Group touring is not all touchy feely bonding. There was a decent amount of animosity between certain people in our small group of 13. It didn't help that our original leader, who we eventually had replaced, was pretty much a social moron. Another member of the group was a bigoted alcoholic who almost got arested a couple of times. We also had a guy who tried to shirk his group cooking and cleaning responsibilities whenever he could. We think he found it beneath him. Many times there was an uncomfortable tolerance among several members, myself included. While I had many memorable moments with another rider, I felt a weight had been lifted when I set out for home on my own.
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Old 08-15-12, 02:09 PM
  #30  
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thanks for all the advice.

How long do you think I should allow for this journey?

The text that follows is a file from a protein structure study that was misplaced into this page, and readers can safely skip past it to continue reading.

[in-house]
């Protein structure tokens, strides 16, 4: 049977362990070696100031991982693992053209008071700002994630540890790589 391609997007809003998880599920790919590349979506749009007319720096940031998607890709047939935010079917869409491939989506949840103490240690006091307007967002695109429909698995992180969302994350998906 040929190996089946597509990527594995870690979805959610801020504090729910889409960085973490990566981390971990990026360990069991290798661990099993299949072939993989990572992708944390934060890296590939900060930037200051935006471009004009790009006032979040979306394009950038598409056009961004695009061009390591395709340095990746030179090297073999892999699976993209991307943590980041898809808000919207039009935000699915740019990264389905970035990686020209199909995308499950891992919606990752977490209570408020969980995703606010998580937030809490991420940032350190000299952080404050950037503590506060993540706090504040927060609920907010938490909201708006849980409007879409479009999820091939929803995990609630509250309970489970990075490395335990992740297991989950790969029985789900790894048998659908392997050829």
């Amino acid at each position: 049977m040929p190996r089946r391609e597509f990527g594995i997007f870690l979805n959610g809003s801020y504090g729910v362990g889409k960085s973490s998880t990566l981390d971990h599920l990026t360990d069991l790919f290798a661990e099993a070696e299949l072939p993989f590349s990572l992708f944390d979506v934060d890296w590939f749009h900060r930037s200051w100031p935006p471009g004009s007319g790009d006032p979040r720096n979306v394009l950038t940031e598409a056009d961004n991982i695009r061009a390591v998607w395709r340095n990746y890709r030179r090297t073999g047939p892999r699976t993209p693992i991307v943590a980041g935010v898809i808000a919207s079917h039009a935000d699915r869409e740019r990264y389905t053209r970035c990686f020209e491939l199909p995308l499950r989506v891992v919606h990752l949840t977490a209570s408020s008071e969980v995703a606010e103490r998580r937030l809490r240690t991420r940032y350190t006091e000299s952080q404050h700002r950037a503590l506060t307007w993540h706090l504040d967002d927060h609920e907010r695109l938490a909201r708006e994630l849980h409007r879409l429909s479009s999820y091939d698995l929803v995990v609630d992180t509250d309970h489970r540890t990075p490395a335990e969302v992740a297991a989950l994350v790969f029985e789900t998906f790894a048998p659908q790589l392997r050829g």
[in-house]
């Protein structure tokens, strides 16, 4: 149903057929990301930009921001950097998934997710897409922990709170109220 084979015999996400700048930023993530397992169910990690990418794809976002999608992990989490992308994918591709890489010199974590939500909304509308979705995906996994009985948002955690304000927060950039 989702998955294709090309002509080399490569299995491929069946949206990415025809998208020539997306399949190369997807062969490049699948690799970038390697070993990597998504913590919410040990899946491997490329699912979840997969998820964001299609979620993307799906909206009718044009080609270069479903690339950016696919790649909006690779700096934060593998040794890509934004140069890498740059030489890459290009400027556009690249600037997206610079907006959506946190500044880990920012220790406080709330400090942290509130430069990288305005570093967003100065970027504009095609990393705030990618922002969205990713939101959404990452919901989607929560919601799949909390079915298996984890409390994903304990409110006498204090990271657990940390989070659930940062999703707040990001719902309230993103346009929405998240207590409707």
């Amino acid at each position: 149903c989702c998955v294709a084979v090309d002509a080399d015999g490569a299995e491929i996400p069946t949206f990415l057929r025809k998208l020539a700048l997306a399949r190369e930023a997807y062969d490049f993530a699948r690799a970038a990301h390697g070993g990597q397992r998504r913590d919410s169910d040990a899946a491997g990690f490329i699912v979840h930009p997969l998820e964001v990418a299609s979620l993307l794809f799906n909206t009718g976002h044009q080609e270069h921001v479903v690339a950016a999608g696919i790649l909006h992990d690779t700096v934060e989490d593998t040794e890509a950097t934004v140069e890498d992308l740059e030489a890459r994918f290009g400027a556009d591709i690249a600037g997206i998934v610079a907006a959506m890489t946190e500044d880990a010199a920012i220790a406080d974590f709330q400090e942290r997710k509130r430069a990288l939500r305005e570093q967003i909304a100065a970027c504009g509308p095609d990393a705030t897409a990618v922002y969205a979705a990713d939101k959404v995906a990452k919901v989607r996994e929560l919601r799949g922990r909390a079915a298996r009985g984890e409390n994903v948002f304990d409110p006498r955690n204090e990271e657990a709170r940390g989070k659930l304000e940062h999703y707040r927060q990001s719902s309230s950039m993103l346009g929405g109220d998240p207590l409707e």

I plan to set off from Vancouver in the first week of May. I would like to book a flight out of LA in advance to save money but I'm not sure what date to go for.
I definitely don't want to rush the tour. I'm expecting to have quite a few rest days during the trip as my body/knee's gets used to so much riding.
I consider myself to have reasonable fitness for a 31 year old - (I'm training to run a half marathon at the moment) but I expect I will have to get fit as I ride. Reason being I will be backpacking for the four months running up to May so will probably be substituting visits to the gym for visits to the Beaches and bar's.

Whats a reasonable time frame to complete the journey without putting myself under too much pressure?
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Old 08-15-12, 02:22 PM
  #31  
alan s 
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Not clear which Vancouver you are referring to. BC or WA? What is the route?
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Old 08-15-12, 02:40 PM
  #32  
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Originally Posted by alan s View Post
Not clear which Vancouver you are referring to. BC or WA? What is the route?
Vancouver BC I think, Canada, down the US coast to Los Angelas